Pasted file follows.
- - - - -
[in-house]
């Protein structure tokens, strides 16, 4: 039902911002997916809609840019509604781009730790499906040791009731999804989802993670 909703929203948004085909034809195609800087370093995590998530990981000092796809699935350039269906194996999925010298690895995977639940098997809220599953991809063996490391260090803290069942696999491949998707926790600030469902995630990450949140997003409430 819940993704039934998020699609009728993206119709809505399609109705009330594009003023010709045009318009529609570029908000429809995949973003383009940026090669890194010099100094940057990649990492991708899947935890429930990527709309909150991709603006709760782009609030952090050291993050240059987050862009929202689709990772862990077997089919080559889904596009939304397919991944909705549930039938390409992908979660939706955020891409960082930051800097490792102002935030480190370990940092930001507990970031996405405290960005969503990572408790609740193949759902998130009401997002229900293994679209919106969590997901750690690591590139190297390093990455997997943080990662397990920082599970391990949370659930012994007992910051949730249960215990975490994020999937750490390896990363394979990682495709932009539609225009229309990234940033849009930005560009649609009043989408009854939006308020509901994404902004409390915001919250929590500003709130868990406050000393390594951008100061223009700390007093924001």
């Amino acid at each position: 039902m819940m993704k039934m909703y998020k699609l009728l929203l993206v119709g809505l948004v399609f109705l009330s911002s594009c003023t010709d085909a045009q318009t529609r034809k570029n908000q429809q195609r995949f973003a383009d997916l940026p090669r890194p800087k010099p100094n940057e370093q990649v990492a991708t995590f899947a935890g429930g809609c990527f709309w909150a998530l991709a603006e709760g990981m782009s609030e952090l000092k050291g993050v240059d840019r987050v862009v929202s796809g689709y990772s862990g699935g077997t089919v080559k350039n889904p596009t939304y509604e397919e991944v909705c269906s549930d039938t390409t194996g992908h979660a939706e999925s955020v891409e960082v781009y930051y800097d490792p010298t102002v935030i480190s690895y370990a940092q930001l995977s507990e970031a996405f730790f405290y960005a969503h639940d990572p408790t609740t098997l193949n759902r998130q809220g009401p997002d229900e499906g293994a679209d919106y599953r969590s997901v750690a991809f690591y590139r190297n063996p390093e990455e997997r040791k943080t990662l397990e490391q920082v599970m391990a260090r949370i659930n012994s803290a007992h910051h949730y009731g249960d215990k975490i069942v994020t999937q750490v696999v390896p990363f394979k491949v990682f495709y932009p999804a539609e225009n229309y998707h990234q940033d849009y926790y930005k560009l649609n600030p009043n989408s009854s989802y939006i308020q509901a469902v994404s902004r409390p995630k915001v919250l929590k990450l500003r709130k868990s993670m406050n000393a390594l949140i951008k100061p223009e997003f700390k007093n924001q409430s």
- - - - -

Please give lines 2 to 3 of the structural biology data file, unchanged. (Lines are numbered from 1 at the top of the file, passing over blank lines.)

């Protein structure tokens, strides 16, 4: 039902911002997916809609840019509604781009730790499906040791009731999804989802993670 909703929203948004085909034809195609800087370093995590998530990981000092796809699935350039269906194996999925010298690895995977639940098997809220599953991809063996490391260090803290069942696999491949998707926790600030469902995630990450949140997003409430 819940993704039934998020699609009728993206119709809505399609109705009330594009003023010709045009318009529609570029908000429809995949973003383009940026090669890194010099100094940057990649990492991708899947935890429930990527709309909150991709603006709760782009609030952090050291993050240059987050862009929202689709990772862990077997089919080559889904596009939304397919991944909705549930039938390409992908979660939706955020891409960082930051800097490792102002935030480190370990940092930001507990970031996405405290960005969503990572408790609740193949759902998130009401997002229900293994679209919106969590997901750690690591590139190297390093990455997997943080990662397990920082599970391990949370659930012994007992910051949730249960215990975490994020999937750490390896990363394979990682495709932009539609225009229309990234940033849009930005560009649609009043989408009854939006308020509901994404902004409390915001919250929590500003709130868990406050000393390594951008100061223009700390007093924001």
């Amino acid at each position: 039902m819940m993704k039934m909703y998020k699609l009728l929203l993206v119709g809505l948004v399609f109705l009330s911002s594009c003023t010709d085909a045009q318009t529609r034809k570029n908000q429809q195609r995949f973003a383009d997916l940026p090669r890194p800087k010099p100094n940057e370093q990649v990492a991708t995590f899947a935890g429930g809609c990527f709309w909150a998530l991709a603006e709760g990981m782009s609030e952090l000092k050291g993050v240059d840019r987050v862009v929202s796809g689709y990772s862990g699935g077997t089919v080559k350039n889904p596009t939304y509604e397919e991944v909705c269906s549930d039938t390409t194996g992908h979660a939706e999925s955020v891409e960082v781009y930051y800097d490792p010298t102002v935030i480190s690895y370990a940092q930001l995977s507990e970031a996405f730790f405290y960005a969503h639940d990572p408790t609740t098997l193949n759902r998130q809220g009401p997002d229900e499906g293994a679209d919106y599953r969590s997901v750690a991809f690591y590139r190297n063996p390093e990455e997997r040791k943080t990662l397990e490391q920082v599970m391990a260090r949370i659930n012994s803290a007992h910051h949730y009731g249960d215990k975490i069942v994020t999937q750490v696999v390896p990363f394979k491949v990682f495709y932009p999804a539609e225009n229309y998707h990234q940033d849009y926790y930005k560009l649609n600030p009043n989408s009854s989802y939006i308020q509901a469902v994404s902004r409390p995630k915001v919250l929590k990450l500003r709130k868990s993670m406050n000393a390594l949140i951008k100061p223009e997003f700390k007093n924001q409430s």